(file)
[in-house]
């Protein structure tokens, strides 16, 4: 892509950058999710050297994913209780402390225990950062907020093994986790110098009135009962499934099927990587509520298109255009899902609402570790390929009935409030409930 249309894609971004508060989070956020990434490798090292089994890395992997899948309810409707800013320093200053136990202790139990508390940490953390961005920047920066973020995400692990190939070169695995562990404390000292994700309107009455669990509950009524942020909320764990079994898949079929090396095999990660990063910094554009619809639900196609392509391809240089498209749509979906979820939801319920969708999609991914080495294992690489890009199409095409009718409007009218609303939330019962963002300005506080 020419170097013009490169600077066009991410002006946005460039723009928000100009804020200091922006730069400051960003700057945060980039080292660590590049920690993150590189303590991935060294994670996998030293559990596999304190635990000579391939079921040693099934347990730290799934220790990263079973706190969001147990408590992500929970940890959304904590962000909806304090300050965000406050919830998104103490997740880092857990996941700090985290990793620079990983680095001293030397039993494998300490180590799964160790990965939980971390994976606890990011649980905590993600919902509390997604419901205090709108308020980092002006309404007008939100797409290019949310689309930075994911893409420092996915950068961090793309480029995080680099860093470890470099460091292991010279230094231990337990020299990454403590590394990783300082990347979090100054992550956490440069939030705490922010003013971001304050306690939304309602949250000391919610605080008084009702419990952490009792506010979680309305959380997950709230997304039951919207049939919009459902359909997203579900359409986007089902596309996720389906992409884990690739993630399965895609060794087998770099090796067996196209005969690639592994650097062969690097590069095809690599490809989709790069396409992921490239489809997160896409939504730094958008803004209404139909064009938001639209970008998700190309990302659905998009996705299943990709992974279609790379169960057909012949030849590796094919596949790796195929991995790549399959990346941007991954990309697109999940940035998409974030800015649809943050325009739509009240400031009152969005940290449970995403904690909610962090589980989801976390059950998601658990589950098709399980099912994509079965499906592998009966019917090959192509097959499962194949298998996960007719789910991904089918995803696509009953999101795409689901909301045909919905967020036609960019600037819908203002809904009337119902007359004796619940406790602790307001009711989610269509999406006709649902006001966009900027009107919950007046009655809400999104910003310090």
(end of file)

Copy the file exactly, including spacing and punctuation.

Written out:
[in-house]
């Protein structure tokens, strides 16, 4: 892509950058999710050297994913209780402390225990950062907020093994986790110098009135009962499934099927990587509520298109255009899902609402570790390929009935409030409930 249309894609971004508060989070956020990434490798090292089994890395992997899948309810409707800013320093200053136990202790139990508390940490953390961005920047920066973020995400692990190939070169695995562990404390000292994700309107009455669990509950009524942020909320764990079994898949079929090396095999990660990063910094554009619809639900196609392509391809240089498209749509979906979820939801319920969708999609991914080495294992690489890009199409095409009718409007009218609303939330019962963002300005506080 020419170097013009490169600077066009991410002006946005460039723009928000100009804020200091922006730069400051960003700057945060980039080292660590590049920690993150590189303590991935060294994670996998030293559990596999304190635990000579391939079921040693099934347990730290799934220790990263079973706190969001147990408590992500929970940890959304904590962000909806304090300050965000406050919830998104103490997740880092857990996941700090985290990793620079990983680095001293030397039993494998300490180590799964160790990965939980971390994976606890990011649980905590993600919902509390997604419901205090709108308020980092002006309404007008939100797409290019949310689309930075994911893409420092996915950068961090793309480029995080680099860093470890470099460091292991010279230094231990337990020299990454403590590394990783300082990347979090100054992550956490440069939030705490922010003013971001304050306690939304309602949250000391919610605080008084009702419990952490009792506010979680309305959380997950709230997304039951919207049939919009459902359909997203579900359409986007089902596309996720389906992409884990690739993630399965895609060794087998770099090796067996196209005969690639592994650097062969690097590069095809690599490809989709790069396409992921490239489809997160896409939504730094958008803004209404139909064009938001639209970008998700190309990302659905998009996705299943990709992974279609790379169960057909012949030849590796094919596949790796195929991995790549399959990346941007991954990309697109999940940035998409974030800015649809943050325009739509009240400031009152969005940290449970995403904690909610962090589980989801976390059950998601658990589950098709399980099912994509079965499906592998009966019917090959192509097959499962194949298998996960007719789910991904089918995803696509009953999101795409689901909301045909919905967020036609960019600037819908203002809904009337119902007359004796619940406790602790307001009711989610269509999406006709649902006001966009900027009107919950007046009655809400999104910003310090």